Different pundits and newspapers will explain it using slightly different words (if and when their thinking eventually catches up), but however you hear it expressed in the coming days and weeks, it basically comes down to Europe and globalisation. Or to put it another way:
The challenge for the main political parties, if they want to survive past the 2015 general election, is this: find a way to make EU membership work for the bottom half of British society, and then sell it to them. If the protectionism of immigration controls is undesirable or impossible, what will Labour or the Conservatives do to equip Britain’s children and struggling adults to compete and prosper in today’s global labour market? And how will they promote and nurture a healthy sense of national identity, Britishness, amid so much change?
UKIP are prospering not because the establishment has failed to solve these challenges, but because they haven’t even tried.
This is the core challenge facing Britain, and indeed all Western countries, as we navigate this early part of the twenty-first century. Austerity, immigration, national security and foreign relations may be important and may present more tangible day-to-day policy differences for us to analyse and fight over, but the core question of our time is how we meet the challenge of globalisation, and how we retool or retire the idea of the nation state in response. You can agree with UKIP’s stance or despise it with every fibre of your being, but right now they are the only British political party to have identified the core problem and gone before the electorate with a proposed solution.
Of course, none of this guarantees UKIP significant success in the 2015 general election. And while anyone should think twice before betting against UKIP following their gains in 2014, it could well be the case that the electorate return only a handful of UKIP MPs to Westminster in May. Identifying and proposing policy solutions to the main challenge of our day counts for very little when nobody else – even many of your own supporters – realise that this is the struggle they are actually engaged in. And at present, UKIP are winning national support and by-elections more as a result of an anti-establishment backlash than because of their perceptive, but shifting, worldview.
From UKIP’s perspective, if the 2015 general election unfolds in the manner of all previous general elections – that is, a broadly national level story with a few local quirks thrown in here and there – they are very likely to underperform the wildest expectations of their supporters and cheerleaders. If, however, British politics really has undergone a seismic shift and splintered from its previous trajectory, and if the general election unfolds not as a cohesive national arc but as a series of fiercely contested by-elections and regional dramas, then UKIP can look forward to a strong performance and inflicting serious if not existential damage to the main political parties.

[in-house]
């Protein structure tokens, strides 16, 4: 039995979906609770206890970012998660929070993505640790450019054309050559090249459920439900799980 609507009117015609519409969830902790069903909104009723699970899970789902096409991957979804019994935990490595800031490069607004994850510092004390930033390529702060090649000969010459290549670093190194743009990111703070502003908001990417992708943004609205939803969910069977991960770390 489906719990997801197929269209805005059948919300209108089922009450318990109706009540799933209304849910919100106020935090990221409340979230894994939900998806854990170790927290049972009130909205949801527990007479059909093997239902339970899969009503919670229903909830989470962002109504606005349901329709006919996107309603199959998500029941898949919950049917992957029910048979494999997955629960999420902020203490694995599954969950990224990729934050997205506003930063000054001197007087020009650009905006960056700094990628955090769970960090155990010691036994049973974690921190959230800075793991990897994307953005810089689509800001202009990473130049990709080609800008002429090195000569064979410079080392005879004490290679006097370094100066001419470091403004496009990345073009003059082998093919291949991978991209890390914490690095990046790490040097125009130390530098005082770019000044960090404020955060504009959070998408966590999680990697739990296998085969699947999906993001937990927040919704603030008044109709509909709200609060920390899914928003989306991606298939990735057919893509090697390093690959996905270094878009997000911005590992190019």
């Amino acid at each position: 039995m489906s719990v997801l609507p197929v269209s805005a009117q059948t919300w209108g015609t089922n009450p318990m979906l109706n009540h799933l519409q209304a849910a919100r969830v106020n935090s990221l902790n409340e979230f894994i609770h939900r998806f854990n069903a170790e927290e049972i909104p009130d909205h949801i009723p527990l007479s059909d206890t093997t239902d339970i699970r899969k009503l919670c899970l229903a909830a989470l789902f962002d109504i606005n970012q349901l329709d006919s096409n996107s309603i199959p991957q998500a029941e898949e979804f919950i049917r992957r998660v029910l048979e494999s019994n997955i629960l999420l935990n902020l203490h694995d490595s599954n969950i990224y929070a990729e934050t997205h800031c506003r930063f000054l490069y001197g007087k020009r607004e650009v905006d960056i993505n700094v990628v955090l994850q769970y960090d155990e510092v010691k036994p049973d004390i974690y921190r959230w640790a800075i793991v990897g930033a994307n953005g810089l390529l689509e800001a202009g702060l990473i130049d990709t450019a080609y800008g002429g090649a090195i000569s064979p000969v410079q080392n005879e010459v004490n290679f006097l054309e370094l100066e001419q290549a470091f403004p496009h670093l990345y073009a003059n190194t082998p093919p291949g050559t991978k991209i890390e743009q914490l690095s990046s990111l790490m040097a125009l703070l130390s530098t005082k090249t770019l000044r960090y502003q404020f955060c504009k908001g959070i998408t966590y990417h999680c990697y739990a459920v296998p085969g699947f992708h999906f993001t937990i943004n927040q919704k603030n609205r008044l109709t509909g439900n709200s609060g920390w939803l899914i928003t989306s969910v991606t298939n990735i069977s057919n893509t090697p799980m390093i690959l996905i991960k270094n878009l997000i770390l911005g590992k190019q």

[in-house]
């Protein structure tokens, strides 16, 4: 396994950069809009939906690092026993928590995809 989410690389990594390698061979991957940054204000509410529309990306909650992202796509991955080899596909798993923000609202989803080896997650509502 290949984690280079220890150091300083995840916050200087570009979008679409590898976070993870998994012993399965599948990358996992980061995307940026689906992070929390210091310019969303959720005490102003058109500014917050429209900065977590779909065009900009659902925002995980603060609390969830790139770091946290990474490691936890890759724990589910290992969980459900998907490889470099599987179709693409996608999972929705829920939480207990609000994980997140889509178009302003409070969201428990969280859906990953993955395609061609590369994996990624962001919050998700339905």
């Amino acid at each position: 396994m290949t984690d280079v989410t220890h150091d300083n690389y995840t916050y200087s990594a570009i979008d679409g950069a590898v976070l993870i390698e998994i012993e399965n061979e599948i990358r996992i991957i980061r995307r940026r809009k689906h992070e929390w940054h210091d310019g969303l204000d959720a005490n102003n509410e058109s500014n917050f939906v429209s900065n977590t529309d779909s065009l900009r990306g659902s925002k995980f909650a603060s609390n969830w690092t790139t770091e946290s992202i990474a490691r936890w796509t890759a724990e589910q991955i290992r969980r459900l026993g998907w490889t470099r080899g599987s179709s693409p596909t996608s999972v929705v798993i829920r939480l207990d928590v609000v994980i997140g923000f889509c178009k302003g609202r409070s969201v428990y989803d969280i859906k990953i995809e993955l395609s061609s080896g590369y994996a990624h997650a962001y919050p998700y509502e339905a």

But no matter how 2015 unfolds – whether Nigel Farage’s party continue their process of growth and maturation through the general election, or whether the establishment parties are able to seize back the momentum by finally learning to connect with the electorate with meaningful responses of their own to the challenges of globalisation – we all have reason to be grateful to UKIP this year.
The three centrist, establishment political parties have at last been shocked out of their collective complacency, against all the odds. Labour, LibDem or Tory, they are all gnawingly pessimistic about their fortunes when they face the voters next May. And instead of being openly contemptuous of the electorate, the Westminster elite now actually fear it – which is exactly how it should be in a healthy democracy.
And as this trying year draws to a welcome close, for that much at least we can be glad.
Cover Image: Harjit Gill, former mayor of Gloucester, shakes hands with Nigel Farage after announcing his defection to UKIP today. Despite continual accusations of deliberate, party-wide racism and xenophobia, UKIP continue to recruit high profile defectors from the establishment parties, including a number of ethnic minority candidates and politicians.